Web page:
From Longman Dictionary of Contemporary Englishldoce_229_dnailnail1 /neɪl/ ●●● S3 noun [countable] 1 TDa thin pointed piece of metal with a flat top, which you hit into a surface with a hammer, for example to join things together or to hang something on The key was hanging on a nail by the door.hammer/bang/hit a nail into something She hammered a nail into the wall.2 HBHyour nails are the hard smooth layers on the ends of your fingers and toes I’ve broken my nail. Stop biting your nails! She sat painting her nails (=putting a coloured substance on them). He still had dirt under his nails. → fingernail, toenail3 → nail in somebody’s/something’s coffin4 → as hard/tough as nails5 → on the nail → hit the nail on the head at hit1(26)COLLOCATIONS – Meaning 2: your nails are the hard smooth layers on the ends of your fingers and toesadjectiveslongHer long nails were painted a pearly pink.shortHer nails were short and uneven.dirtyHow did you get such dirty nails?cleanHis nails were neat and clean.finger nail (also fingernail)She had small hands with polished finger nails.toe nail (also toenail)His toenails were long and dirty.verbscut your nailsYou should cut your nails more often!trim your nails (=cut a small amount off)His nails were neatly trimmed.file your nailsA girl was filing her nails on the bus.bite your nailsEddie bit his nails nervously.paint/polish/varnish your nails (=to put coloured liquid on your nails)Don't paint short nails in dark colours.manicure your nails (=to make your nails look attractive by cutting them and making the skin around them neat)She had manicured nails and expensive clothes.do your nails informal (=to cut or paint your nails)She sat at her desk, doing her nails.break a nail (=to accidentally damage a nail on one of your fingers)Oh, no, I've broken a nail.
Examples from the Corpusnail• His Dad kept it hanging on a nail in the shed and he'd have noticed right away if it was missing.• Nurse Duckett sat buffing her nails.• She came again, her body wracked with spasms, her nails tearing into his arms.• The deeply incised DE/ED made with a red-hot nail was visible for anyone to see.• I took something from the land and buildings, pieces of bottles and some nails.• Always use a base coat to even out the nail surface and to prevent dark polishes staining.• There will be skin and blood under the nails.• Police Minister Avigdor Kahalani said the explosives were pipe bombs packed with nails.broken ... nail• Every person born female eventually experiences the annoyance of a broken nail, the peculiar agony of a bad haircut.• She began to pick a broken nail on her left foot.• Her erratic gaze paused briefly on the broken nail she was picking with her other hand.• The moulded plastic capping prevents the broken nails which occur when changing belts on some sanders.nailnail2 verb [transitive] 1 [always + adverb/preposition]TATTACH to fasten something to something else with nailsnail something to something A sign saying ‘No Fishing’ had been nailed to the tree.nail something down The lid was firmly nailed down.nail something up (=permanently close a window or door by fixing something across it using nails) The windows had been nailed up.2 informalSCPCATCH to catch someone and prove that they are guilty of a crime or something bad It took us 10 years to nail the guy who killed our daughter.nail somebody for something The state police finally nailed him for fraud.3 informal if you nail something, you succeed in getting it, after a lot of time or effort She finally nailed her dream job.4 informal to do something perfectly, especially when singing or performing I thought that song might be too big for you, but you absolutely nailed it!5 → nail a lie/myth6 → nail your colours to the mast7 → nail somebody to the wall/cross → nail somebody/something ↔ down→ See Verb table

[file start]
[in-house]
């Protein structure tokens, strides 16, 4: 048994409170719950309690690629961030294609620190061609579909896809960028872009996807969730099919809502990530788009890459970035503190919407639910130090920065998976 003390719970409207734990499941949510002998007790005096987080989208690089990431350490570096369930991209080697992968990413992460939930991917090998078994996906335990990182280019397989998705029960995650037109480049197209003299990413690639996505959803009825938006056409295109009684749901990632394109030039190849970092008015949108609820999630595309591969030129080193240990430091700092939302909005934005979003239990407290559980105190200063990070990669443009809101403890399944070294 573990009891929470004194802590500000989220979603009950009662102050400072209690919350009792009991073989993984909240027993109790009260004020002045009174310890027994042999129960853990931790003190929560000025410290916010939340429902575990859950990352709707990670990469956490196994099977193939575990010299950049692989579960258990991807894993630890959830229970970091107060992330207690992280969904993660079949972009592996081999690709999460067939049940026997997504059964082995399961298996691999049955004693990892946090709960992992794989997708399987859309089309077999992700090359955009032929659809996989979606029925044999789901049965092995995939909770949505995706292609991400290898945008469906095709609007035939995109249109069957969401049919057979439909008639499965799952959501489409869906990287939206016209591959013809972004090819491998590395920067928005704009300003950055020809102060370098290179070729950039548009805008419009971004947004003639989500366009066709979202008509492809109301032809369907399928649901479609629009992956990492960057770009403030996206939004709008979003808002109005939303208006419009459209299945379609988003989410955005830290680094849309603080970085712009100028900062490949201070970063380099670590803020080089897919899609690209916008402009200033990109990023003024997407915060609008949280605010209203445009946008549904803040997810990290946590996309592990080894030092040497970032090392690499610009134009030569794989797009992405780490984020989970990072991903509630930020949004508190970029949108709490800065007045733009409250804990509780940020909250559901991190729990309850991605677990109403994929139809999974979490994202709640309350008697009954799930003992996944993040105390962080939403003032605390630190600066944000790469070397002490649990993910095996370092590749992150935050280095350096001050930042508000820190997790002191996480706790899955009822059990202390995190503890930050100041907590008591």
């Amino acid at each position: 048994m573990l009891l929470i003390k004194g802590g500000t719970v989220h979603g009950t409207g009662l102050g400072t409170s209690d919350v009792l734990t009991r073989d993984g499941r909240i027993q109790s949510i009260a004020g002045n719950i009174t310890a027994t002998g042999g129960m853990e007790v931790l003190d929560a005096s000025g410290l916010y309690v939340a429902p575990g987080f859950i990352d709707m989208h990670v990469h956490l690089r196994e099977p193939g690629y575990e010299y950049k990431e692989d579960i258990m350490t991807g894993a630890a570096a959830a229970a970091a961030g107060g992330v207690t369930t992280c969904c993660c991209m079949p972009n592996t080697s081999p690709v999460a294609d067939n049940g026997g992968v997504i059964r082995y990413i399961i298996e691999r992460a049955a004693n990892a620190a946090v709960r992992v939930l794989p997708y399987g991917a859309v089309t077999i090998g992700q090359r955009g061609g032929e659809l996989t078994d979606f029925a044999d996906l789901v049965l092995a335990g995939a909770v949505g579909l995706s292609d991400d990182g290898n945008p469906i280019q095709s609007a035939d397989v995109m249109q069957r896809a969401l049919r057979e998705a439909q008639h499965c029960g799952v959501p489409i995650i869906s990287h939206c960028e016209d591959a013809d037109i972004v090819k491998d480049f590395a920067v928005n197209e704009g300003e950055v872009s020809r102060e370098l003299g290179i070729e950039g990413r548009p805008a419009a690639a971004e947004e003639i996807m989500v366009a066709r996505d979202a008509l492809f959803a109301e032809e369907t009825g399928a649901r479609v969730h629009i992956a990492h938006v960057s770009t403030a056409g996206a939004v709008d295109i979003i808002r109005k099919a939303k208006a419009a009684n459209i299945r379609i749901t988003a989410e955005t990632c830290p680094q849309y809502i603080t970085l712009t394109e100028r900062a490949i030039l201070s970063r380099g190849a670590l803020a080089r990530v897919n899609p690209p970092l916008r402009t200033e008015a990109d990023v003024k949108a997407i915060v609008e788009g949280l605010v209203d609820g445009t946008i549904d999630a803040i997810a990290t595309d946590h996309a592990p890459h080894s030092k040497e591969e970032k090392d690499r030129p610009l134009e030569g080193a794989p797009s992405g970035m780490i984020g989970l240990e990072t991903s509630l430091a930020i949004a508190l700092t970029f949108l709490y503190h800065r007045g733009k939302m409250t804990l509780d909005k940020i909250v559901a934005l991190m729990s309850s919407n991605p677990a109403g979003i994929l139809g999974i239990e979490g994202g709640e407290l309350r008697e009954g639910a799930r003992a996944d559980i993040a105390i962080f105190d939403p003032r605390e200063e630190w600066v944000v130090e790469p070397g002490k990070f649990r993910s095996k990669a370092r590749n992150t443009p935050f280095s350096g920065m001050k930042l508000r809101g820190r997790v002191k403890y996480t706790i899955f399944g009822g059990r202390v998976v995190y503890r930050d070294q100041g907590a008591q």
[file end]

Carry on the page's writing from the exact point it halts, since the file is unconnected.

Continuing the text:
Examples from the Corpusnail• Boitano nailed a superb triple axel jump.• For their sins, they were both nailed and all but crucified on the reef.• I got a hammer and nailed down the floorboards.• Myers was nailed for selling marijuana.• The windows had been nailed shut.• Landry said his radar gun had nailed Soares going 82 m. p. h. on I-93.• Police use radar to nail speeding drivers.• We watched as Dad nailed the fence panels together.• Someone nailed the kitchen cabinets shut.• So how did we nail the opportunist without resorting to high-level warfare?• She nails the quips and finds extra laughs between the lines.• The desks in all the classrooms were nailed to the floor.• These need to be screwed or nailed to the floorboards below.• A large American flag is nailed to the wall above the bed.• The door to the servants' quarters in the attics had been nailed up.nail something to something• A letter of protest had been nailed to the post.nail somebody for something• Williams was nailed for burglary.From Longman Business Dictionarynailnail1 /neɪl/ verb [transitive] informal to catch someone and prove that they are guilty of a crime or of doing something badThe government spent vast resources in an unsuccessful effort to nail him on felony charges. → nail down→ See Verb tablenailnail2 noun on the nail British English informal if you pay for something on the nail, you pay for it immediatelyNot paying on the nail could be extremely expensive.Origin nail1 Old English nægl